European Parliament to vote for the end of overfishing

Loggerhead turtle saved by Turtle Excluder Device
Unregulated fishing is a major threat for sea turtles. Turtle excluder devices can reduce their mortality but their use in the EU is not compulsory.

Members of the European Parliament are set to vote on the long-awaited reform of the Common Fisheries Policy on the 6th of February. The Policy has been largely reformed in the last two years to ensure that Total Allowable Catches are kept at sustainable levels and that wasteful discard of unwanted bycatch is monitored and regulated.

The main objective of the reformed Common Fisheries Policy is to end overfishing and make fishing environmentally, financially, and socially sustainable. To achieve this, the Policy aims to bring fish stocks back to sustainable levels by setting fishing limits based on scientific advice, to sustain a stable and healthy sea food supply for the long term, and to bring new prosperity to the fishing sector without dependence on subsidies. The fisheries Committee of the European Parliament envisions a wide-scale application of the Policy from 2015 and a successful recovery in fish stocks by 2020.

A sustainable yield for small-scale fisheries
One of the main goals of the reformed Policy is to achieve sustainable yields for small and middle-scale fisheries across Europe's coasts.

Concerns have been voiced that the new Policy could result in job losses in the fishing industry. However, there is no doubt that uncontrolled fishing fleets have decimated fish populations in and beyond the European Union's seas. This has resulted in the loss of jobs and livelihoods for thousands of small and middle scale fishing communities across the coasts of Europe. A number of studies predict that the successful adoption of the reformed Policy will provide thousands of new jobs and financial recovery in these communities.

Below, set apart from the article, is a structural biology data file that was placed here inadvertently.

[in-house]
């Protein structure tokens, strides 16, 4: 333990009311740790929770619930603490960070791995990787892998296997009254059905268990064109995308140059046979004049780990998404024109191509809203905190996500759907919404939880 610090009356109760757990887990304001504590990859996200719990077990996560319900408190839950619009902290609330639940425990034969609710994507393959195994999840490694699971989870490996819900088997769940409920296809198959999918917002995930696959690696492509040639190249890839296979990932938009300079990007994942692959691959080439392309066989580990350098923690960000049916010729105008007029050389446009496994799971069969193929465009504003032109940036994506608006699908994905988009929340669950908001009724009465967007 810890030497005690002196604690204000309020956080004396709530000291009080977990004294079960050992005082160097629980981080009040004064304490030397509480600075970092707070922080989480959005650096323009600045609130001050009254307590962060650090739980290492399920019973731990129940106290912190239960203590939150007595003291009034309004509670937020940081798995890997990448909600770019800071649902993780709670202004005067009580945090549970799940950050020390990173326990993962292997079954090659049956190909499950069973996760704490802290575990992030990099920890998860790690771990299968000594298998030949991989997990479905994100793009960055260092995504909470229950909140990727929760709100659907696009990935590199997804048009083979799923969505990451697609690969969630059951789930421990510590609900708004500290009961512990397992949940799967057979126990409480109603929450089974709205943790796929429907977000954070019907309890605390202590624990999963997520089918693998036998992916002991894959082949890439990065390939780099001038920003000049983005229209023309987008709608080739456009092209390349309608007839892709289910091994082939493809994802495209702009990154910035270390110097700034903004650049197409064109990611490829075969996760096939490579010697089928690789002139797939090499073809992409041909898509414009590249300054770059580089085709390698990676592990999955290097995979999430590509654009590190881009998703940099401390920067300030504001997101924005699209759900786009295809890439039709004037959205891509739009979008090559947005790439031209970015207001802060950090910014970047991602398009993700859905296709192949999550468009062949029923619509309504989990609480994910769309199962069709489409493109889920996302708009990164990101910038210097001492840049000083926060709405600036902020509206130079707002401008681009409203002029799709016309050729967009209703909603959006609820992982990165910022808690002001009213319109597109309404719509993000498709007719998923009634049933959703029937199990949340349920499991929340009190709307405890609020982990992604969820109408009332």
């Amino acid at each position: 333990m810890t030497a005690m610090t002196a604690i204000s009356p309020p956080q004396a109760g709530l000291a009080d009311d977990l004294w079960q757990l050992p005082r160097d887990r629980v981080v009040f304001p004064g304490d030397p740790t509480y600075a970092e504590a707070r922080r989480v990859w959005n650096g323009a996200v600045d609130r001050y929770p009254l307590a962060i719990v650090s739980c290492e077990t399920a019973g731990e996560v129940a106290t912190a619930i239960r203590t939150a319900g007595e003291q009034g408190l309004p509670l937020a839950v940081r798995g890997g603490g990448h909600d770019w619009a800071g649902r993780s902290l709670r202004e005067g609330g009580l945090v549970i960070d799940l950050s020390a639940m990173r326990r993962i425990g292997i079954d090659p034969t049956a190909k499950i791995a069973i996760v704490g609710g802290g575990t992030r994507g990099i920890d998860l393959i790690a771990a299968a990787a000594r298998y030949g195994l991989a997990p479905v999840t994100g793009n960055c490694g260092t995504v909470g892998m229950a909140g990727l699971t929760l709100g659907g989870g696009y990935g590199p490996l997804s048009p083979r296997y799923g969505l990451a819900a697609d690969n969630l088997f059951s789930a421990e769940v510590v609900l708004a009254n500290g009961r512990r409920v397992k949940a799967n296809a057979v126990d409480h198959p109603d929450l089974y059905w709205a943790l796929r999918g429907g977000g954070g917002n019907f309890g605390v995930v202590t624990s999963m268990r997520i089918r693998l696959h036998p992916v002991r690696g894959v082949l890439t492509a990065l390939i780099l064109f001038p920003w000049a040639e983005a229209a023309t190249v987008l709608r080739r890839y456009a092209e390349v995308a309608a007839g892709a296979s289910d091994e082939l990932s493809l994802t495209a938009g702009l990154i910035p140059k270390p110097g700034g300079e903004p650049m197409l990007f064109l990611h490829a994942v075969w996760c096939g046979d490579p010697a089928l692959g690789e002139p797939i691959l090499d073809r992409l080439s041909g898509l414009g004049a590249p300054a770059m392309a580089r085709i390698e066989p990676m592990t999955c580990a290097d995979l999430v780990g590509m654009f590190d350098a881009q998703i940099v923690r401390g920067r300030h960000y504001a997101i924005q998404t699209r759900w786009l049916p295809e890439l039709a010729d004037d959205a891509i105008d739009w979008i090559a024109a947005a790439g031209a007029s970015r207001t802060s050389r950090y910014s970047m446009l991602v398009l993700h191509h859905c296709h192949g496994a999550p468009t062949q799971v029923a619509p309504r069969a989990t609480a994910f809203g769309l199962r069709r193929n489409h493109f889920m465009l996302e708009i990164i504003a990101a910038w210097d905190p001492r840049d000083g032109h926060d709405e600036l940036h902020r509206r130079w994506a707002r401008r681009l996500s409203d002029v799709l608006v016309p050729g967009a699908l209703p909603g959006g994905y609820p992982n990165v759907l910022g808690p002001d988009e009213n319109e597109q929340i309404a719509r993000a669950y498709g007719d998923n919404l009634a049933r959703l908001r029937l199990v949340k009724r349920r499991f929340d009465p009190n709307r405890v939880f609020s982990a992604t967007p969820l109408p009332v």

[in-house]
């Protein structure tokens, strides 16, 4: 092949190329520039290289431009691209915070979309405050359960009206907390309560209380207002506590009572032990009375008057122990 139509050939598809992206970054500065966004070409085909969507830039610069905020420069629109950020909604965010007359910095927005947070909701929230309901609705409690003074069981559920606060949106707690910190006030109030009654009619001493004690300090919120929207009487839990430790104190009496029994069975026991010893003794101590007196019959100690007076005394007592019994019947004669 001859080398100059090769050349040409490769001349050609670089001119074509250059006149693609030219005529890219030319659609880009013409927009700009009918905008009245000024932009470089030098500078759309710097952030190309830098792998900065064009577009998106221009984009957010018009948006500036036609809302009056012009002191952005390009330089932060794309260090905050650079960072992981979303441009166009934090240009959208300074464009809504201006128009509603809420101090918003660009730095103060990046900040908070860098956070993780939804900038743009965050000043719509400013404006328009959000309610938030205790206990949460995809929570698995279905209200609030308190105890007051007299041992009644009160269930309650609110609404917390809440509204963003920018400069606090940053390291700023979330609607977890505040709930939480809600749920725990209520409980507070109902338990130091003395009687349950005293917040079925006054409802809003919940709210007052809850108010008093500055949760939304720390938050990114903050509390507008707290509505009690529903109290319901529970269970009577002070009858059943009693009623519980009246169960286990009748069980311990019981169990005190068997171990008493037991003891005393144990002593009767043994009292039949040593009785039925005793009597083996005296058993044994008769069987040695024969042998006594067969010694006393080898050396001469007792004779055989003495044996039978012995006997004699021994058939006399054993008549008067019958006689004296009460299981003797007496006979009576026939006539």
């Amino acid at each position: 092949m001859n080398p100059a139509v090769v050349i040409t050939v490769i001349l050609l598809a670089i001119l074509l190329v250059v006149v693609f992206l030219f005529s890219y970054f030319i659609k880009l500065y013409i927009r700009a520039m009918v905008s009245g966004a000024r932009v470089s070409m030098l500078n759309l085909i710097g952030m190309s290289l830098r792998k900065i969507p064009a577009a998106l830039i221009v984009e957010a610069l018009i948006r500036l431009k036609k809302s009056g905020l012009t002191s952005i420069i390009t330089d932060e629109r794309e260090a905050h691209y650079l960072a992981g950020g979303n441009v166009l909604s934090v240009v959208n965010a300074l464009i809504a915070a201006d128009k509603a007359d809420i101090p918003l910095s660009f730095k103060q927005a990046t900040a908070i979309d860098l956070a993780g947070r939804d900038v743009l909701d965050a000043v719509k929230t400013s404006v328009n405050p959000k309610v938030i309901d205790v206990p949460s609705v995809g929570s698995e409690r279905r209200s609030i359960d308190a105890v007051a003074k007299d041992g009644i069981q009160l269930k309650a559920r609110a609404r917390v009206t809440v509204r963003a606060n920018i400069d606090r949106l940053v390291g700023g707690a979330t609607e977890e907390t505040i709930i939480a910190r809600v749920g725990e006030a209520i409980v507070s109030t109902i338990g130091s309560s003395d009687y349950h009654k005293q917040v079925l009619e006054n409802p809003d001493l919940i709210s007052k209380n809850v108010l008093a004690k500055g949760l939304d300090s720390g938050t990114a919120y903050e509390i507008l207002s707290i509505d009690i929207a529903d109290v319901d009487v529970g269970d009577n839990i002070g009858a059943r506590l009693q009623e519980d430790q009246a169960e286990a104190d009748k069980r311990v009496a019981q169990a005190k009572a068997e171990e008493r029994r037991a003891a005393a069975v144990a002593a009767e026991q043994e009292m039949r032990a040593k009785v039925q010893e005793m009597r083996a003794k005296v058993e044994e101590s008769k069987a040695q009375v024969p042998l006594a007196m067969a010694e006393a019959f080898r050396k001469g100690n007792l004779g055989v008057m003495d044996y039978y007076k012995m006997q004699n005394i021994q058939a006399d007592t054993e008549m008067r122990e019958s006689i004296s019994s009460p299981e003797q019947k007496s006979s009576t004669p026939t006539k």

Sea turtles are a notable example of wildlife threatened by unregulated fisheries, and the progress of these reforms gives a welcomed hope for their conservation. A law-enforced use of turtle excluder devices in trawler nets on the US-based Atlantic fisheries since 1990 has resulted in a remarkable recovery of sea turtle populations in that region. Enhanced regulation of bycatch in Europe will give additional incentives in the fishing industry for the adoption of turtle excluder devices and circular hooks, which can significantly reduce sea turtle mortality at sea.

Written by Nikos Vallianos | .

Tags: conservation, sea turtle, green turtle, Chelonia mydas, overfishing, fisheries, bycatch